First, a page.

Editor's Note: We'll spend the next two weeks taking a look at 10 questions that face the Texas Rangers this offseason as they prepare for the 2013 campaign. We call it our "Texas Ten."
Today's question: Should Jurickson Profar play every day?
He's the No. 1 prospect in the system -- and the No. 1 prospect in the country, according to several publications -- and the Rangers must decide if he's ready to shed that label and become a young major leaguer.
Profar came up in September to get a taste of the big leagues and the 19-year-old made an immediate impression. He homered in his first at-bat on Sept. 2, becoming just the third teenager to hit his first career home run in his first career big league at-bat since 1876 and the youngest to do it in the AL. He was the first player born in 1993 to play in the majors and the first teenager to play for the Rangers since Ivan Rodriguez in 1991.
Profar also doubled in that first game, becoming the first teenager with two extra-base hits in his first MLB game since 1958. So his debut was quite the feat.
With the Rangers trying to hang onto a division lead (you know how that ended), manager Ron Washington went with his regulars a bunch, so Profar ended up in just nine games. He got 17 at-bats and had just three hits -- so only one after his debut. But that's a small sample size and the playing time was sporadic.
Profar hit .281 with 26 doubles, seven triples, 14 home runs, 62 RBIs, 76 runs scored and 16 stolen bases in 126 games with the Double-A Frisco RoughRiders in 2012. He showed talent defensively and an ability to drive the ball to the gaps. He's got speed and isn't afraid to use it.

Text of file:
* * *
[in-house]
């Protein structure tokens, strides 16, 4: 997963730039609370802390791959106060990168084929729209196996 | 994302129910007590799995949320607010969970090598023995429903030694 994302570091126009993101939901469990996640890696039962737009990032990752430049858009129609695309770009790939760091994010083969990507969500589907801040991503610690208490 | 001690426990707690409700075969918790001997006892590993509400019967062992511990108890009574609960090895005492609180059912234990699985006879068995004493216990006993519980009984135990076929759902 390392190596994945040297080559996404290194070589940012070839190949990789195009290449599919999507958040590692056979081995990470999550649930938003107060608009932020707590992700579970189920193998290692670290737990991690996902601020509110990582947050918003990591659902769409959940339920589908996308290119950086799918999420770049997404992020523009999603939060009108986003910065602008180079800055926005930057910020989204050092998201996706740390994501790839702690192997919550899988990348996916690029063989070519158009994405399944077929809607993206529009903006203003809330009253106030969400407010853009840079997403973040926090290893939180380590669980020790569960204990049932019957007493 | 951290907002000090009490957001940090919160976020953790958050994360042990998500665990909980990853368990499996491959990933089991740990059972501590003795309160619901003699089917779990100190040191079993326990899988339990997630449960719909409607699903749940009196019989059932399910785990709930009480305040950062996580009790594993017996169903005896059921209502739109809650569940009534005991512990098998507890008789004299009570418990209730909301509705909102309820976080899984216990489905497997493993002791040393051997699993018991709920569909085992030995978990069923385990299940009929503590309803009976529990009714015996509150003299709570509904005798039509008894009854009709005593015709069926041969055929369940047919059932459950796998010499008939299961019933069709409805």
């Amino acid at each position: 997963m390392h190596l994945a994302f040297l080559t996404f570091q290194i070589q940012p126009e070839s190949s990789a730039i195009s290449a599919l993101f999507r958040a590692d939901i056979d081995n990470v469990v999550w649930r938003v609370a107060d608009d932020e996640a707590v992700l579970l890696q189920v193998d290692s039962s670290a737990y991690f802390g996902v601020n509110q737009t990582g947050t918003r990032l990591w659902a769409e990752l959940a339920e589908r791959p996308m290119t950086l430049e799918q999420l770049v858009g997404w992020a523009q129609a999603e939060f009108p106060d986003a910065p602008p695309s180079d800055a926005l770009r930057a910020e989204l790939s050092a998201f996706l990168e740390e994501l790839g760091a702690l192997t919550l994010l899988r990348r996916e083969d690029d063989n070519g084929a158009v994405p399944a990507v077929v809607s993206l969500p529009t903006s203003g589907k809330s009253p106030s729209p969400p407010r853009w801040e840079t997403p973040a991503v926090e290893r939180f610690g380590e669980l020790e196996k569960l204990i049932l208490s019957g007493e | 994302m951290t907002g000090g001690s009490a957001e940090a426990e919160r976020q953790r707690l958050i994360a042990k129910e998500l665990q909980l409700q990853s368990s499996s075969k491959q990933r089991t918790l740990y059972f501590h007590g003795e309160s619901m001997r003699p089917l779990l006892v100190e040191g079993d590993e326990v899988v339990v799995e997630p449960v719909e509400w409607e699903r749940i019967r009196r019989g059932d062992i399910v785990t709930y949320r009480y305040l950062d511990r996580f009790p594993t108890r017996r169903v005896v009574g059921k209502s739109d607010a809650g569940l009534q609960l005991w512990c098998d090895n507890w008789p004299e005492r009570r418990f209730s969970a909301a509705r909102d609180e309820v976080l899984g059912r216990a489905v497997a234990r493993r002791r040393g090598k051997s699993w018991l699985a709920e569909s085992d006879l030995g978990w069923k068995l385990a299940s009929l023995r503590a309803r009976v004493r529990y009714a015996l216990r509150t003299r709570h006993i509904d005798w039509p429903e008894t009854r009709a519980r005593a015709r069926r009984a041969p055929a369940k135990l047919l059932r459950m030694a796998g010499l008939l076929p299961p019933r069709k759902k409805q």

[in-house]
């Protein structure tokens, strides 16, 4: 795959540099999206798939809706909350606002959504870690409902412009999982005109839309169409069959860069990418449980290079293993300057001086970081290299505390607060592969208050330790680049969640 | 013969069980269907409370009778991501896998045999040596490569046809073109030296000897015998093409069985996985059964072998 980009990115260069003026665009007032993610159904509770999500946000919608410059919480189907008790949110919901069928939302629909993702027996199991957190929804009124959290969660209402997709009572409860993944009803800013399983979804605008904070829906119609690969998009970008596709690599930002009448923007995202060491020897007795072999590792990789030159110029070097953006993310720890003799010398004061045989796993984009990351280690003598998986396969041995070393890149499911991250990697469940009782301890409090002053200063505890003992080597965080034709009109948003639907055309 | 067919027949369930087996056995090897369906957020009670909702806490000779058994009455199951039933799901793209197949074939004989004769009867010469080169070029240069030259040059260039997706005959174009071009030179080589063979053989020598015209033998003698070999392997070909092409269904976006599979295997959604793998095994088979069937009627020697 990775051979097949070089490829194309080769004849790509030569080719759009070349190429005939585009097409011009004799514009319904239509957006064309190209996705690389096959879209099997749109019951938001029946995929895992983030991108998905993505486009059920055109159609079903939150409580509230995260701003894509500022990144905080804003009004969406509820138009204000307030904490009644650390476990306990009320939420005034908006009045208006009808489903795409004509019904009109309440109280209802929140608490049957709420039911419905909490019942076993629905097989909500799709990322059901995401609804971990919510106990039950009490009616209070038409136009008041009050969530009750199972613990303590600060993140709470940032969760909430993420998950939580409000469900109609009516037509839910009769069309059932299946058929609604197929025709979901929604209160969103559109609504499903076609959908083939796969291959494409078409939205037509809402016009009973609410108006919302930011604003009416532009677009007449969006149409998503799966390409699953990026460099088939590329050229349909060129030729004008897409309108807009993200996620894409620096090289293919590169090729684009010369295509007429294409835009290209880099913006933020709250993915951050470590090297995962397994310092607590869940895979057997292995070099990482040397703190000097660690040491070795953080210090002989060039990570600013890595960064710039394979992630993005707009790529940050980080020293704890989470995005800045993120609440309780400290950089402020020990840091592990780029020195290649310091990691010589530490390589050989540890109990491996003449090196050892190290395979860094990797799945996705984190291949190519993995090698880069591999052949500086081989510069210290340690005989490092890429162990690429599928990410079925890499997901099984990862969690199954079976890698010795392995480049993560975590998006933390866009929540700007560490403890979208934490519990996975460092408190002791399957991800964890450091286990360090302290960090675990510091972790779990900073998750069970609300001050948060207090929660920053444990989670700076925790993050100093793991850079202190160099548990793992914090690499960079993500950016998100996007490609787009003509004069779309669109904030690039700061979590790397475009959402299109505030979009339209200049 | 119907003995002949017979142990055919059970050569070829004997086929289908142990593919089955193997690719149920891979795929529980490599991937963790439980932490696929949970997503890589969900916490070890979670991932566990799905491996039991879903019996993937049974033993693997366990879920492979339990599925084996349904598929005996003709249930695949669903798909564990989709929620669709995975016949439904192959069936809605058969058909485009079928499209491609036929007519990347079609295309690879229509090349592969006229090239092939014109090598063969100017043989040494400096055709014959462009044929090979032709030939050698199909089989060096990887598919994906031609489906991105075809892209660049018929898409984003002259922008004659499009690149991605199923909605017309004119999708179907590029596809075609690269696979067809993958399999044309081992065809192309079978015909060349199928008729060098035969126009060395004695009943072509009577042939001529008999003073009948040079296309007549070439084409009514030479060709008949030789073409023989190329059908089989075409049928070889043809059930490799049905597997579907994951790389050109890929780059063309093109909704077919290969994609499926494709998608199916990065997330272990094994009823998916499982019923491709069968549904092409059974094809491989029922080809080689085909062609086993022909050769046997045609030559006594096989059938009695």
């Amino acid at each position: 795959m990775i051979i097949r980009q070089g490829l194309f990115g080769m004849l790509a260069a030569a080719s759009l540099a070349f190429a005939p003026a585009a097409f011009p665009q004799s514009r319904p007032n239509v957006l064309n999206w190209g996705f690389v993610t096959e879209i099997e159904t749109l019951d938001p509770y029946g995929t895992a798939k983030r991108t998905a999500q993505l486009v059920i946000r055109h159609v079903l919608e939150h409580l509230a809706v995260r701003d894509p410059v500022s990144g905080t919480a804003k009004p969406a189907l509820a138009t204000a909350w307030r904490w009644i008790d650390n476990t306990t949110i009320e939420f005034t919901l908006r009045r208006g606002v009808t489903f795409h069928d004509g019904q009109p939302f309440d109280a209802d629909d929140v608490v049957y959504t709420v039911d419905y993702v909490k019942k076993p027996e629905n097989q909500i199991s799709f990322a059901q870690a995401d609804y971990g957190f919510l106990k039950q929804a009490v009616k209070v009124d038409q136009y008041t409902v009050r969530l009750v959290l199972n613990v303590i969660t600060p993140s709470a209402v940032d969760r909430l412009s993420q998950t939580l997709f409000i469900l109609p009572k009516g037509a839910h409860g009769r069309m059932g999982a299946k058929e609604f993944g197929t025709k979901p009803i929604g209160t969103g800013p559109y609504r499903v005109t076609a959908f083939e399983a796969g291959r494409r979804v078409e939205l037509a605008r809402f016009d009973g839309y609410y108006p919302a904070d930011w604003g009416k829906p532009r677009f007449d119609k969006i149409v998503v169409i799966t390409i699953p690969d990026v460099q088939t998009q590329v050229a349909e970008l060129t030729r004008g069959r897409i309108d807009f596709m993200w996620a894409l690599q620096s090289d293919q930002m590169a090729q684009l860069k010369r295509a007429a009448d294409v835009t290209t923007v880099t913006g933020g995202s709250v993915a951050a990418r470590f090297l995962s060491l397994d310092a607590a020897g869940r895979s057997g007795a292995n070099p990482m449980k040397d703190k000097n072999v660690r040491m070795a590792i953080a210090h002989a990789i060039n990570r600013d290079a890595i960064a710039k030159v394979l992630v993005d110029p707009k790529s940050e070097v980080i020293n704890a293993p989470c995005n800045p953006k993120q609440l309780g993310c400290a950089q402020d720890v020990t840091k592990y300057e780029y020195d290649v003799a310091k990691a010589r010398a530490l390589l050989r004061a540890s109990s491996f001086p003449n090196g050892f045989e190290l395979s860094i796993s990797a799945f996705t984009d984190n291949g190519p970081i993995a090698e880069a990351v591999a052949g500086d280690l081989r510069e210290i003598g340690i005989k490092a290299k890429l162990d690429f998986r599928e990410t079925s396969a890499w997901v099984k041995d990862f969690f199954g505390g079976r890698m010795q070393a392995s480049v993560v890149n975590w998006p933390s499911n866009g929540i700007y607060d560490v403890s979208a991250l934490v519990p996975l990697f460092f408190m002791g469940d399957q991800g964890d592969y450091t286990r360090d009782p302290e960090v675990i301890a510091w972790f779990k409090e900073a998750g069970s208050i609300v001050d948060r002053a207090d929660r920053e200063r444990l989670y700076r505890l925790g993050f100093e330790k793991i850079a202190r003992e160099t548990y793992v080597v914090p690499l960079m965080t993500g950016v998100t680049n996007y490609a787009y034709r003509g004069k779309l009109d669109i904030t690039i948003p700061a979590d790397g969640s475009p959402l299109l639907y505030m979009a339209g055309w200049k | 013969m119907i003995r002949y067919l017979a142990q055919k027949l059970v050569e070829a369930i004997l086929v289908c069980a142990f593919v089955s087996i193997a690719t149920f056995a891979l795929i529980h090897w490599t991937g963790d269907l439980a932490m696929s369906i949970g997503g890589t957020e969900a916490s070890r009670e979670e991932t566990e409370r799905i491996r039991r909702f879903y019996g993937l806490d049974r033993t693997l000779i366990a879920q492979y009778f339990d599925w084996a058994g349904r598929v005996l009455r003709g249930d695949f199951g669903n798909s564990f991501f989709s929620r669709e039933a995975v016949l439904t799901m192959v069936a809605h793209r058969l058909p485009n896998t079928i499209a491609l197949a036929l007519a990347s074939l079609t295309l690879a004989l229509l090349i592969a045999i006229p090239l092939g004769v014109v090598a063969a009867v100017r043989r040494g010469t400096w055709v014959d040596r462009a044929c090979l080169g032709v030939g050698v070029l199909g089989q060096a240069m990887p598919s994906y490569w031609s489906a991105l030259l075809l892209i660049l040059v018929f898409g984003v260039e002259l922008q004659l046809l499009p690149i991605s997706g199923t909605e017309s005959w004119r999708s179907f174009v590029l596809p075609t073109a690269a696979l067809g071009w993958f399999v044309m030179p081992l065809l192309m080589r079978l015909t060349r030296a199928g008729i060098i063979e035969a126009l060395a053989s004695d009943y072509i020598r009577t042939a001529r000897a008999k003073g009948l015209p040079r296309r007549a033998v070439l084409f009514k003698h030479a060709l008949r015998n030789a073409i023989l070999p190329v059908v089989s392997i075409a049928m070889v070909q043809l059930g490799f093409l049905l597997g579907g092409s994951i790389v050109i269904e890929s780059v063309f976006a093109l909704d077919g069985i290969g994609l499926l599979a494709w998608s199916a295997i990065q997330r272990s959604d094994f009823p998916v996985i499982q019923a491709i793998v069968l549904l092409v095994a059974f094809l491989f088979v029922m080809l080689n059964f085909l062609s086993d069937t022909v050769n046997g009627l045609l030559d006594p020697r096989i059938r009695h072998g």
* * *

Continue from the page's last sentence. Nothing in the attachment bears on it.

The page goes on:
The club has had to make this kind of decision before. Texas decided to make Elvis Andrus the starting shortstop in 2009 despite the fact that he'd never played above Double-A. Andrus hit better in Frisco -- .285 -- and had 10 fewer homers and three more RBIs. Of course, Andrus had way more stolen bases, too. But the Rangers felt Andrus had the potential to start for them for a long time and wanted him to get the experience in 2009 as the club was growing and beginning to show signs of being a competitive team.
The difference for Profar is that the club is competitive now. Making him a starter in 2013 also complicates how the rest of the infield -- and outfield, for that matter -- shakes out. The team could try to trade Andrus, something we discussed last week, or possibly move Ian Kinsler to the outfield and put Profar at second base.
The other option is to start Profar in the minors again and see how it goes. But as high as scouts are on Profar, I think it's going to be tempting to see what Profar can do given a chance to play every day. He could be a spark at the top or very bottom of the order, depending on how Washington wants to use him, and he could give the club some flexibility in the future with Andrus' contract expiring in two years.
I want to see what the guy can do and I think Kinsler could play the outfield if Andrus is still here. But perhaps that's more my curiosity than anything else. Still, I'm not sure what more Profar can do in the minors. Let's see what he's got in the big leagues, even though that requires some ripple effects.
What do you think? Should Profar be given an everyday role in 2013? Or should he start in the minors and then come up at some point?